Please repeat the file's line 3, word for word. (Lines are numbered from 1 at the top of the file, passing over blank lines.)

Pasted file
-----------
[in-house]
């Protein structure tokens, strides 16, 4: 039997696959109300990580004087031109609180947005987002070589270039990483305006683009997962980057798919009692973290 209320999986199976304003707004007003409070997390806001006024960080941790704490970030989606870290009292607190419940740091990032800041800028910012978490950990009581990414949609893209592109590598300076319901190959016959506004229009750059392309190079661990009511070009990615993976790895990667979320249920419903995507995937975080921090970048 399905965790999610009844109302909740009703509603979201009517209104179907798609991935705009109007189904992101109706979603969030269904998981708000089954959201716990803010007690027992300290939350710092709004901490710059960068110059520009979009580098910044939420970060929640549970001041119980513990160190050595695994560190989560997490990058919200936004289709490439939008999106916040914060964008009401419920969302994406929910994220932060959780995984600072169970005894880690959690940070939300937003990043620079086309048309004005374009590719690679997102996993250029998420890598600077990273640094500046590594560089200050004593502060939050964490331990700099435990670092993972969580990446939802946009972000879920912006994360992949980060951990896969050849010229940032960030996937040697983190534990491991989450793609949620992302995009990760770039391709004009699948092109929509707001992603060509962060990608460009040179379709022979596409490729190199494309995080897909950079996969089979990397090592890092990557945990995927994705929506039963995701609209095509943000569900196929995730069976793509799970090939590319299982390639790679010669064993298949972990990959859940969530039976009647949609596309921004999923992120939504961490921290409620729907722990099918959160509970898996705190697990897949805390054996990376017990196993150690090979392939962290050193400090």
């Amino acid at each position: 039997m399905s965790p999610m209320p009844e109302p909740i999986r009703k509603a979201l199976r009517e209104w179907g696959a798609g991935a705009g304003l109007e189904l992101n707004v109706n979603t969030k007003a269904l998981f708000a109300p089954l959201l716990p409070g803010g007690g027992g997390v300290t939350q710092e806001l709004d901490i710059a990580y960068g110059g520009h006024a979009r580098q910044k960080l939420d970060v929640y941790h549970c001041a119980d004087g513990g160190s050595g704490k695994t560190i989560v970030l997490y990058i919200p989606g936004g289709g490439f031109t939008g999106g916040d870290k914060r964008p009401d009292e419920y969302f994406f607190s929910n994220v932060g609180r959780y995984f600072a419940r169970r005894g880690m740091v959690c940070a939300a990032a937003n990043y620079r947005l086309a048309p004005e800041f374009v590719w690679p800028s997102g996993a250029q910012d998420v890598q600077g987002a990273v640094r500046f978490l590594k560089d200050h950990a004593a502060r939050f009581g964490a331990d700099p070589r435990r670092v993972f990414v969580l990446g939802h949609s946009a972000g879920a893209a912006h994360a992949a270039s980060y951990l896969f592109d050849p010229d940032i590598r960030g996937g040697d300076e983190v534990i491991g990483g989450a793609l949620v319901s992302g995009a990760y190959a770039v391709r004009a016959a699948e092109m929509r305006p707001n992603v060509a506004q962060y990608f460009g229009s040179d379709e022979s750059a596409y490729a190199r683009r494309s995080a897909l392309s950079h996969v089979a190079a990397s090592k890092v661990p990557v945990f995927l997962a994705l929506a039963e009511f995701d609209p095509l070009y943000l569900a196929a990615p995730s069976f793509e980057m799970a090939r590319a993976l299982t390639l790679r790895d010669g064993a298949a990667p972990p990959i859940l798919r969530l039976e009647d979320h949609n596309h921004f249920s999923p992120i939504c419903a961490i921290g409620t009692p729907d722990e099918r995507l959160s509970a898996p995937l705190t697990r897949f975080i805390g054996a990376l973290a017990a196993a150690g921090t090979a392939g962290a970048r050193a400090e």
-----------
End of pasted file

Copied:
């Amino acid at each position: 039997m399905s965790p999610m209320p009844e109302p909740i999986r009703k509603a979201l199976r009517e209104w179907g696959a798609g991935a705009g304003l109007e189904l992101n707004v109706n979603t969030k007003a269904l998981f708000a109300p089954l959201l716990p409070g803010g007690g027992g997390v300290t939350q710092e806001l709004d901490i710059a990580y960068g110059g520009h006024a979009r580098q910044k960080l939420d970060v929640y941790h549970c001041a119980d004087g513990g160190s050595g704490k695994t560190i989560v970030l997490y990058i919200p989606g936004g289709g490439f031109t939008g999106g916040d870290k914060r964008p009401d009292e419920y969302f994406f607190s929910n994220v932060g609180r959780y995984f600072a419940r169970r005894g880690m740091v959690c940070a939300a990032a937003n990043y620079r947005l086309a048309p004005e800041f374009v590719w690679p800028s997102g996993a250029q910012d998420v890598q600077g987002a990273v640094r500046f978490l590594k560089d200050h950990a004593a502060r939050f009581g964490a331990d700099p070589r435990r670092v993972f990414v969580l990446g939802h949609s946009a972000g879920a893209a912006h994360a992949a270039s980060y951990l896969f592109d050849p010229d940032i590598r960030g996937g040697d300076e983190v534990i491991g990483g989450a793609l949620v319901s992302g995009a990760y190959a770039v391709r004009a016959a699948e092109m929509r305006p707001n992603v060509a506004q962060y990608f460009g229009s040179d379709e022979s750059a596409y490729a190199r683009r494309s995080a897909l392309s950079h996969v089979a190079a990397s090592k890092v661990p990557v945990f995927l997962a994705l929506a039963e009511f995701d609209p095509l070009y943000l569900a196929a990615p995730s069976f793509e980057m799970a090939r590319a993976l299982t390639l790679r790895d010669g064993a298949a990667p972990p990959i859940l798919r969530l039976e009647d979320h949609n596309h921004f249920s999923p992120i939504c419903a961490i921290g409620t009692p729907d722990e099918r995507l959160s509970a898996p995937l705190t697990r897949f975080i805390g054996a990376l973290a017990a196993a150690g921090t090979a392939g962290a970048r050193a400090e």